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Funding and Phasing Strategies

Historically, the Department has relied on a combination

of funding from the city’s General Fund, Park Facility Fee

(a type of impact fee) and Park Bond proceeds to fund

the majority of capital improvement projects undertaken.

With the largest portion, the bond proceeds, nearing

completion, the Department will need to seek additional

funding sources and support in order to keep up with

growth and address unmet needs of the existing system.

Implementation of the action items will require on-going

detailed planning of three primary factors: priority level;

available funding; and responsible party(ies). All three

factors must be monitored and continuously evaluated.

In addition to new capital improvement projects, it is

recommended that the Department quantify deferred

maintenance costs and prioritize needs.

Three categories have been established for the completion

of individual action items; short-term (1-5 year priority

actions); medium-term (up to 10 years); and long-term

(over 10 years before completion). Priority projects have

been identified with public input that reflect citizens’

needs, as well as, department staff capital improvements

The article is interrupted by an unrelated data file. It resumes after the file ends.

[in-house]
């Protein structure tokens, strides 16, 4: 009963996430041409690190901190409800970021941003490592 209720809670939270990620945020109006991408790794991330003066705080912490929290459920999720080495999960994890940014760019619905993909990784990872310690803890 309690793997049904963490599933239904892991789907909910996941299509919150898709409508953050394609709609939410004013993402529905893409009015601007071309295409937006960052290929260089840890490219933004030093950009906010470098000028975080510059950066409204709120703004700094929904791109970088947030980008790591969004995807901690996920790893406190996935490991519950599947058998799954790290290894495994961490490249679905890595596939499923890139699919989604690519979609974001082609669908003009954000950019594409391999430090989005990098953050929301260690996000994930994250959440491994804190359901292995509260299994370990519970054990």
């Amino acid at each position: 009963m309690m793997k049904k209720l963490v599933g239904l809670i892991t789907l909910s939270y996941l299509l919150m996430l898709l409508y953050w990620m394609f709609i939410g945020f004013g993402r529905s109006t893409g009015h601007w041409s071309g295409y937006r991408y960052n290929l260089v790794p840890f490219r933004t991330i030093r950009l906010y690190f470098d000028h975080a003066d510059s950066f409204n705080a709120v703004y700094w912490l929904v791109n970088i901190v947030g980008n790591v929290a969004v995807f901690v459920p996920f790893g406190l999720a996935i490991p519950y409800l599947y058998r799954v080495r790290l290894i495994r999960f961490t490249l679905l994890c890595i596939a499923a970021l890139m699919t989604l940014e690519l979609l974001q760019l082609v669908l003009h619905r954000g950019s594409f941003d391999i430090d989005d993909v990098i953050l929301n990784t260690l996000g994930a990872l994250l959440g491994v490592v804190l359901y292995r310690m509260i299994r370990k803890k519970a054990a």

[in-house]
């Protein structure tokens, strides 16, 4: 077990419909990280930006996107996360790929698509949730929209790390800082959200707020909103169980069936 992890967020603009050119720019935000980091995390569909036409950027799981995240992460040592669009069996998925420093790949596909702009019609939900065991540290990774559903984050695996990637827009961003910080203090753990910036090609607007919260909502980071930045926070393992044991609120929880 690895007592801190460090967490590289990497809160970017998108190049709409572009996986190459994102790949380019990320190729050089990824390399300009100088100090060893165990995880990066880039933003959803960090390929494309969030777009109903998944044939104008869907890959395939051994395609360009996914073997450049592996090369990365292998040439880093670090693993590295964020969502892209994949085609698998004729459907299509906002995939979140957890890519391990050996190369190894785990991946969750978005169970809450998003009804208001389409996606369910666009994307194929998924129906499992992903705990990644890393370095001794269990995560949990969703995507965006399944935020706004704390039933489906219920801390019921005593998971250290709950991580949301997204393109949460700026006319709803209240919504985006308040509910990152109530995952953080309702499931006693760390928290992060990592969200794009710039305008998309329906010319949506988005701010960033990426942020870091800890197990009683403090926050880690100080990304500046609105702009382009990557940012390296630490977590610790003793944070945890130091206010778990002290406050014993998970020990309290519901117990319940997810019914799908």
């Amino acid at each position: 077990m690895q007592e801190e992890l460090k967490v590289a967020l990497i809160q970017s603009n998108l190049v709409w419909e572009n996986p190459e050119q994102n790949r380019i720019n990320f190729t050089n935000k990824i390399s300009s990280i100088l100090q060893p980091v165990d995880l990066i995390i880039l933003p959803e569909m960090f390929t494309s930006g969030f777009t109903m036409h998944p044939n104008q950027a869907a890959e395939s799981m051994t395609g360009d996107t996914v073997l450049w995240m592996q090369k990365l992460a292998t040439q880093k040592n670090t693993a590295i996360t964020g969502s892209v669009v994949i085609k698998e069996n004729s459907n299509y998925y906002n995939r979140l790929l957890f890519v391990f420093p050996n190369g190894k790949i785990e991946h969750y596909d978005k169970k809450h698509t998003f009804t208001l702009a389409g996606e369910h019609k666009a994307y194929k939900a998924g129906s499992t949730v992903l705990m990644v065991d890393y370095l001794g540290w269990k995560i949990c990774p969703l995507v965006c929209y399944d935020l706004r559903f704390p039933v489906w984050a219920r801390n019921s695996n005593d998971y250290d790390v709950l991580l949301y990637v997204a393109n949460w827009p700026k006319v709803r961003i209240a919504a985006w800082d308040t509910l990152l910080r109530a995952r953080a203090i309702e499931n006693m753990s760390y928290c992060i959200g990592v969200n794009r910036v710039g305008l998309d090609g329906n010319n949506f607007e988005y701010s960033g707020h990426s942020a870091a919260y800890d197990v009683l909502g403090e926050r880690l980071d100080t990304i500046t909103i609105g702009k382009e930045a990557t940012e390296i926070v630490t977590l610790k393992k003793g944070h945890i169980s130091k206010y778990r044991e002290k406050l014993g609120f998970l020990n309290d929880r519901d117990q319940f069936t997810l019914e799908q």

analysis of park sites, facilities, greenway and other

infrastructure needs. Each priority project advances a

Strategic Plan action items with a short-term timeframe.

Priority Next Steps

As direct actions requested through public input, a

number of short-term Action Items are currently in

progress by the Parks, Recreation and Cultural Resources

Department. These projects include the development of

additional criteria and planning initiatives that will have

system-wide impacts such as the example below of new

computer-based access evaluations that respond to the

community’s development patterns. Many help in the

implementation of other short-term action items as well.

More importantly, these next steps will advance the

citizens’ vision for the Parks, Recreation and Cultural

Resources system.

Many next step items are planning-oriented; however, in

order to enhance existing and develop new facilities that

meet citizens’ changing needs, innovative solutions are

required. The most important next step is the movement

by the Department to an on-going evaluation of providing

experiences inherent to parks, recreation and cultural

resources rather than a static snapshot of the number of

facilities and acreage provided. These critical projects

increase the department’s knowledge of the overall system

while ensuring citizens’ needs and priorities are met and

the City of Raleigh remains one of the most livable, family-

friendly in the nation.

Computer-based Access Evaluation Example